Risk and RewardNovember 3, 5:02 pm
As I fail miserably to wean myself off Halloween candy before heading into the Thanksgiving-Christmas-New Years’ sugar fest, I preface this blog with the disclaimer that I am experiencing a massive sugar high that may lead me to, as the title implies, take more risks than I normally would…
The concept of risk is something I have thought of often in my life – both personally and professionally. My father, John Ditto, was an aviator in the Marine Corps who flew A-4s (the single-seat attack aircraft flown by the instructor pilots in the movie “Top Gun”) throughout most of his 24-year career, and who took great risks by just showing up to work. While he survived relatively unscathed through two tours of Vietnam, along with marriage and raising two kids, he was approaching the “flying-a-desk” portion of his Marine Corps career as a full bird colonel when his risk-taking days ended on January 19, 1981, flying the AV-8A or harrier jump jet (the one that can hover and take off like a helicopter). The plane had many kinks in the early days of its inception and killed quite a few good men, although none with my dad’s rank or experience. I still miss him, and wish he knew my husband and my kids, but one thing I learned from his death, quite starkly, as a nine-year-old, is that risk, including risk leading to death, is part of life. We can either embrace that concept or be paralyzed by it.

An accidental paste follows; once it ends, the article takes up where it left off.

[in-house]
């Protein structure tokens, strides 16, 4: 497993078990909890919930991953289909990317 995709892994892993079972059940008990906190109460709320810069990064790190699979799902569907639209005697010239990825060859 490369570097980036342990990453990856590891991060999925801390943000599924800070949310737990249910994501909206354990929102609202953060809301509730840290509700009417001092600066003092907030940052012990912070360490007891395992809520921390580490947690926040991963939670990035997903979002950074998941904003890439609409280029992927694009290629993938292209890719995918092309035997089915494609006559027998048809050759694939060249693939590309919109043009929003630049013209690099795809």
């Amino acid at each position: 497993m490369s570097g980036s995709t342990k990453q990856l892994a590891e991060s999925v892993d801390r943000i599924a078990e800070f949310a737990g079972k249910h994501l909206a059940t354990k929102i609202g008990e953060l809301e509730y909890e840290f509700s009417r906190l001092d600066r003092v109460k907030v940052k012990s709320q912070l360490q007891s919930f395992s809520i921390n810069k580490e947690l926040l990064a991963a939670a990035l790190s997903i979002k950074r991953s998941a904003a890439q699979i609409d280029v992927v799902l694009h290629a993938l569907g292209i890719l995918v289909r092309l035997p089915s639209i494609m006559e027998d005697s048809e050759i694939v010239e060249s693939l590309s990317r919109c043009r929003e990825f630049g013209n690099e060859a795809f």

I choose to embrace risk in some portions of my life and avoid it in others. I am not an aviator (although it is on my list to get my pilot’s license at some point!), but I have jumped out of an airplane, rollered on many coasters, and have at least dabbled at snow skiing, water skiing, mountain biking, roller blading, ice-skating, etc. All of these slightly to pretty risky activities pale in comparison to my “first love” of risk – riding horses. I have been obsessed with horses since I could talk and that obsession has not waned — despite now fully understanding the risk involved in riding them. In fact, understanding that risk has made the reward of riding and competing that much sweeter. It also makes it terrifying at times.
The type of riding I do is called “Eventing” – I encourage you to look up the details. Essentially it is like a triathlon in that is has three phases and a competitor’s score is cumulative of all three. Two are jumping phases and one involves riding a pattern that is judged on accuracy, fluidity, balance and teamwork between horse and rider. Every time I compete in an event – no matter how often I have now done it – I experience nerves unlike any other. The reason, quite simply, is the inherent physical risk in asking a 1,200 lb. animal with a mind of its own to jump over solid obstacles (known as the cross country portion). If I mess up and throw my horse off her game in the lead up to a jump, she could hurt me, but she could also hurt herself. On the other hand, if we are in sync, it goes beautifully and there is nothing else like it. The reward is knowing I have completed something extremely difficult with great risk involved and have done so, hopefully, with fluidity and grace.